SOA adoption down from 2006: if so, why?

Are business leaders out to lunch on SOA?

Loraine Lawson wonders out loud in her latest post: What's the deal with all these SOA "failure" stories and surveys? She calls on the carpet the latest story on SOA failure, which says SOA -- and integration in general for that matter -- is, like, so 2006.

Are business leaders out to lunch on SOA?

The article cites a survey of 450 decision-makers that found only 18% implementing SOA, saying this is down from 2006 levels.

Loraine speculates that the survey was conducted in the UK or EU, and therefore reflects different thinking about SOA than found in North America. Still, it's worth re-evaluating the way SOA and integration are presented to the business, Loraine says.

Let me add my theory that perhaps the adoption numbers are lower because there is greater clarity about SOA. General understanding of what SOA is -- and isn't -- has matured since 2006. Companies may have a better sense of where they stand on the continuum between JBOWS (Just a Bunch of Web Services) and SOA enablement.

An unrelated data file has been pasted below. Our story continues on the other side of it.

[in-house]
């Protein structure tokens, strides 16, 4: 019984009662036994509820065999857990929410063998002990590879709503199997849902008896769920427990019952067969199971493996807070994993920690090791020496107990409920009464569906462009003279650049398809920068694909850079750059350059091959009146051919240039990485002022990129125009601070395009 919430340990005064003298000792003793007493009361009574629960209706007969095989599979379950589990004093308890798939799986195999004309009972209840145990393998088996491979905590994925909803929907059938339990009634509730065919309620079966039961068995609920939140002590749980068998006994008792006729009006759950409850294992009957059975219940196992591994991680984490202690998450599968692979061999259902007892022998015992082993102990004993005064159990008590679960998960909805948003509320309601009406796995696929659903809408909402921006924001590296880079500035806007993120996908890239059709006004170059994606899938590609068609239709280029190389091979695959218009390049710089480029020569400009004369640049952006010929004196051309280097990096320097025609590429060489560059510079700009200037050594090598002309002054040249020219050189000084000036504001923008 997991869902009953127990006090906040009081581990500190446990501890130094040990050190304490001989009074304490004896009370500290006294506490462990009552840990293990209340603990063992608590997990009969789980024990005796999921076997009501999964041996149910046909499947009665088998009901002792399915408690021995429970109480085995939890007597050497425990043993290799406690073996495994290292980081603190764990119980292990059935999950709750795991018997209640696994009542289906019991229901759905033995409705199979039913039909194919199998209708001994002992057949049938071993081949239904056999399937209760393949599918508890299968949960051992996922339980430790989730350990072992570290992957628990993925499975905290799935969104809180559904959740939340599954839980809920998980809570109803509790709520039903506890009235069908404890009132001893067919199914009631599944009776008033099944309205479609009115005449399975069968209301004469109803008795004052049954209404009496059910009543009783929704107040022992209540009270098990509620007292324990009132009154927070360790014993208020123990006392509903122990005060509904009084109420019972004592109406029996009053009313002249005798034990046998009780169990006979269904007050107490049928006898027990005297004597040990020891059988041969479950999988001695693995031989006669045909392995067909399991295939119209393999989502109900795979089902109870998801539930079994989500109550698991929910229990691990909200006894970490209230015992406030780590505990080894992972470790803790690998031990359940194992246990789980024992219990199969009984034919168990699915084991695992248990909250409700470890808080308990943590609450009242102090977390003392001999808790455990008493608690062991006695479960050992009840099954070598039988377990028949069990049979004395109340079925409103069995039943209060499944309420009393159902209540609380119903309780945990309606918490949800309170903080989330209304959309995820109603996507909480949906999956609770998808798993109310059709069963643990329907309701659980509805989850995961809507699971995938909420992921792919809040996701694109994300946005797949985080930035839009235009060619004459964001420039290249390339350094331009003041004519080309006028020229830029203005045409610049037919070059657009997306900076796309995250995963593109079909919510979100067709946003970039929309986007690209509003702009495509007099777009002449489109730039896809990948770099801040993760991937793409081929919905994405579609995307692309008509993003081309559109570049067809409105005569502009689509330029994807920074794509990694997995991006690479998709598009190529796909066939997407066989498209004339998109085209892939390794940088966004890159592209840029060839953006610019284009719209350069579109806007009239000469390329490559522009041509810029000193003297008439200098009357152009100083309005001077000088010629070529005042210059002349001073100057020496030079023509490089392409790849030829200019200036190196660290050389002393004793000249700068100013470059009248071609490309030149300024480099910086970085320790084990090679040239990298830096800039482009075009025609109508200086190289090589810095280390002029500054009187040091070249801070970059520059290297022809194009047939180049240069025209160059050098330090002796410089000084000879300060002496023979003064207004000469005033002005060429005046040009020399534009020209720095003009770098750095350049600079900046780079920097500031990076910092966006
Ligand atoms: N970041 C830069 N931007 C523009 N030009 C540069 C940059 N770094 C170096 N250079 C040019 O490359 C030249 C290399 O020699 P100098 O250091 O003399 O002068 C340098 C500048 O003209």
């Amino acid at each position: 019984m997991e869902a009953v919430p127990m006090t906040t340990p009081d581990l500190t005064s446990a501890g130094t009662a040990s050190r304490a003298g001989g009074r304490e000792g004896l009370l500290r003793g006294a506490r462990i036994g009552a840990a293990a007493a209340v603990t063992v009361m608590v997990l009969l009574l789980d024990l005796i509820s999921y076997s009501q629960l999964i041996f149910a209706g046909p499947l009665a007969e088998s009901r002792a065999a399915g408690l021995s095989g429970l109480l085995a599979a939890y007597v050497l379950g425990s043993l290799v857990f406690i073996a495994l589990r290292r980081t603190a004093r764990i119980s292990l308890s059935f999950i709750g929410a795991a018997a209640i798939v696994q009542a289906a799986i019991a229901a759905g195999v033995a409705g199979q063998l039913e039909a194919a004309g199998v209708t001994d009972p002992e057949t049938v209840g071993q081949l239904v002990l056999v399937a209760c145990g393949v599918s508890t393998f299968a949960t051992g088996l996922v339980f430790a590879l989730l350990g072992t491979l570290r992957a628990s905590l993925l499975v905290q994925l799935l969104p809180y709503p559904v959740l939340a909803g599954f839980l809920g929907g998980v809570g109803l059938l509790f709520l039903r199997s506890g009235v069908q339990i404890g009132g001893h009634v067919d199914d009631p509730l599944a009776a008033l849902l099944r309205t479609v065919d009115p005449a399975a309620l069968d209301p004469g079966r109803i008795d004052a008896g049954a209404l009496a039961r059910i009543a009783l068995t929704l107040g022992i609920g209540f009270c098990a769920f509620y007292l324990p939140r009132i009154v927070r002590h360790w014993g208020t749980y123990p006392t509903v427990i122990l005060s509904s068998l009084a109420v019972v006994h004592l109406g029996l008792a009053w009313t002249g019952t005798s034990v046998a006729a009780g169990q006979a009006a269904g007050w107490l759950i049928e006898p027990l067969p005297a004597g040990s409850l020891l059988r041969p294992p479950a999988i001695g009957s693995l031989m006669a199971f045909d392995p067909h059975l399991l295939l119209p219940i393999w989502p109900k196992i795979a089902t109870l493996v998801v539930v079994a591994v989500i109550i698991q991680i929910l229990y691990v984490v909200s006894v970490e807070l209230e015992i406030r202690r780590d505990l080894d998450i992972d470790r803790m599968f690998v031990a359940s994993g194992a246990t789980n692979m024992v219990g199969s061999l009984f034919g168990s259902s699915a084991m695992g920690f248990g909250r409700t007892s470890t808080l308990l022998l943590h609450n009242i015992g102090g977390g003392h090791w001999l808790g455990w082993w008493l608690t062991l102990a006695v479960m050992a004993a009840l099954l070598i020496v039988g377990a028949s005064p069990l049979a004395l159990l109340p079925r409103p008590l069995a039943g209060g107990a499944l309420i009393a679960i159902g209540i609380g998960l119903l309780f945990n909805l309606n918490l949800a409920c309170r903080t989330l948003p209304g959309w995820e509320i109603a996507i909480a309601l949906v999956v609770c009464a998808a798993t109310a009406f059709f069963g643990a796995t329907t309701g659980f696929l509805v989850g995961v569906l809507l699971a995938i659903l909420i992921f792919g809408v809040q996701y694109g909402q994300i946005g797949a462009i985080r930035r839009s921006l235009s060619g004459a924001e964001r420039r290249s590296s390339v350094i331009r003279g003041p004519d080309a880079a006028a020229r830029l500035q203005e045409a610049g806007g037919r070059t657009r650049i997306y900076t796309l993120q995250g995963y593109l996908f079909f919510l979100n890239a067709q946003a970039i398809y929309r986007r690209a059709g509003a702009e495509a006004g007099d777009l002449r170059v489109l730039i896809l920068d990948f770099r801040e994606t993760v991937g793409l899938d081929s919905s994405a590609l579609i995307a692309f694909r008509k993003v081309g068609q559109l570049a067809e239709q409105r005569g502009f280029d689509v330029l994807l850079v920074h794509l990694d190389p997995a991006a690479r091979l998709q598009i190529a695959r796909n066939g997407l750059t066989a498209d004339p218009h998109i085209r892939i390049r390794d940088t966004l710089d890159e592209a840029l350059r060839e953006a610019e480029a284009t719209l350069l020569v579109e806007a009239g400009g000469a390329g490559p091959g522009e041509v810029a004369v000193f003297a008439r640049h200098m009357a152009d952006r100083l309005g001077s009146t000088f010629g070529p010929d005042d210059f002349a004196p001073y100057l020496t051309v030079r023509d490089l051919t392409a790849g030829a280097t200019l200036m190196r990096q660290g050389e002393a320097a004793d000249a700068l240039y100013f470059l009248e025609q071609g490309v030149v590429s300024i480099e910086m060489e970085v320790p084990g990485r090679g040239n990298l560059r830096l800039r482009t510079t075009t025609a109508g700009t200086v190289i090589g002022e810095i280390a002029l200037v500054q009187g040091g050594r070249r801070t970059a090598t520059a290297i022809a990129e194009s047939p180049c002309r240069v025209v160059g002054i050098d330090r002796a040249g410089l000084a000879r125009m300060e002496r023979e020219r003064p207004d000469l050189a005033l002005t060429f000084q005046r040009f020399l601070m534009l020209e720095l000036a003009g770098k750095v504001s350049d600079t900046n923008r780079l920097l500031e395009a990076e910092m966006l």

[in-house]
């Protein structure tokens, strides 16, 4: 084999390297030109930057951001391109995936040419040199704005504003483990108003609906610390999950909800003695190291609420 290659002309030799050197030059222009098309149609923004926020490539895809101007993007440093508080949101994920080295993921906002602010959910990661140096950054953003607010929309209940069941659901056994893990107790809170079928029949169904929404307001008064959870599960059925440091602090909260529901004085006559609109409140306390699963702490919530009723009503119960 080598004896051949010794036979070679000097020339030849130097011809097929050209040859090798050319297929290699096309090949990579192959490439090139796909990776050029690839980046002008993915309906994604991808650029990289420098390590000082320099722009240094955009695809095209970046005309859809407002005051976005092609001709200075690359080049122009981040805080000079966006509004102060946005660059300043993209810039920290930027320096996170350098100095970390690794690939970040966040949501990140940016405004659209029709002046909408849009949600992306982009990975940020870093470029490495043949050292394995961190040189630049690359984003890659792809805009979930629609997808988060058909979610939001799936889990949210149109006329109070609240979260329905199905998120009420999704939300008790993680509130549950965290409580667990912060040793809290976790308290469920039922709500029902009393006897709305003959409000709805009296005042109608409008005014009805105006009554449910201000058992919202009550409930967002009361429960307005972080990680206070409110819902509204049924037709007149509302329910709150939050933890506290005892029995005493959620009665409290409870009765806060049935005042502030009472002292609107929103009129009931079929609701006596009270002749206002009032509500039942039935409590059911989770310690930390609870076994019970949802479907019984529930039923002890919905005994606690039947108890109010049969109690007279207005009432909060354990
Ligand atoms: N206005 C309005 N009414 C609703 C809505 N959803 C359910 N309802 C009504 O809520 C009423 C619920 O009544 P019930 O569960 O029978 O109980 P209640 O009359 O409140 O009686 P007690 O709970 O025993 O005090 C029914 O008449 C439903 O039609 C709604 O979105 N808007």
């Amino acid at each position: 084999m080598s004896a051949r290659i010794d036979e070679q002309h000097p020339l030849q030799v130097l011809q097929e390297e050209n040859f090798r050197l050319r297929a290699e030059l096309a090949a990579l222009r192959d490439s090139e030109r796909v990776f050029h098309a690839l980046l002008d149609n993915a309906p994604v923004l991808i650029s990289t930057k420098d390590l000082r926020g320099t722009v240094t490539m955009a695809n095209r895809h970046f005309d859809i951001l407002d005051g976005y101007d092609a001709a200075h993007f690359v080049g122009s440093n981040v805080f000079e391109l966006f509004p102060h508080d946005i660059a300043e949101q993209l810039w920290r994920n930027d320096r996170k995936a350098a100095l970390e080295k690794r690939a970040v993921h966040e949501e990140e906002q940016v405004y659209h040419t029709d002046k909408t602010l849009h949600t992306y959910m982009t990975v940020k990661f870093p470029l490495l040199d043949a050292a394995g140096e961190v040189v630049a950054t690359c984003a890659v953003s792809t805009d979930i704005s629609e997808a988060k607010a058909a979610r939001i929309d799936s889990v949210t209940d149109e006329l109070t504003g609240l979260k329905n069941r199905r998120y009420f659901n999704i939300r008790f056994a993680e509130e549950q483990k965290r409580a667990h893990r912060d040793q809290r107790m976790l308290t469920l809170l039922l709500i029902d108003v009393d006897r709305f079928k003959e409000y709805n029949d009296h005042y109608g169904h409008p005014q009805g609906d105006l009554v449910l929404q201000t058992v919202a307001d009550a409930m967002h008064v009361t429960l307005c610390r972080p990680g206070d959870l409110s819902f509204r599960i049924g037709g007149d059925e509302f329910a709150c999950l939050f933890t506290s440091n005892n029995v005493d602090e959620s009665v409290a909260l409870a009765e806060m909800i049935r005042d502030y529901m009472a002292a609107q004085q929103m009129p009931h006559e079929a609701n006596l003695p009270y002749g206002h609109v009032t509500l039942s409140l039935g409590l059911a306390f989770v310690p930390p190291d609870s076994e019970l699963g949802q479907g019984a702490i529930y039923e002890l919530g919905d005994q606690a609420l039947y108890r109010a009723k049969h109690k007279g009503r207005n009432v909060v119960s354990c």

Put another way, perhaps more companies now realize that they are still closer to JBOWS than they are to SOA. And more companies now realize SOA is a long haul, not an overnight project. And that's a good thing.

The survey also uncovered a trend that has been seen in other studies: that "IT integration and SOA are not getting enough board-level attention." A recent survey sponsored by Software AG, for example, found that only 18% of respondents say their CIO is involved with SOA efforts.

Business-level decision-makers, then, are out to lunch when it comes to SOA. The bottom line is we need more professionals to step up and take leadership roles in the SOA space, to help their businesses make the most of this transformative approach to management and technology. There needs to be more communication and interaction with the business leadership side of the house.

To reach these people, Loraine provides the essential truths that can make this happen: 1) "measure, measure, measure," 2) tie the initiative directly to the business advancement -- and not IT advancement.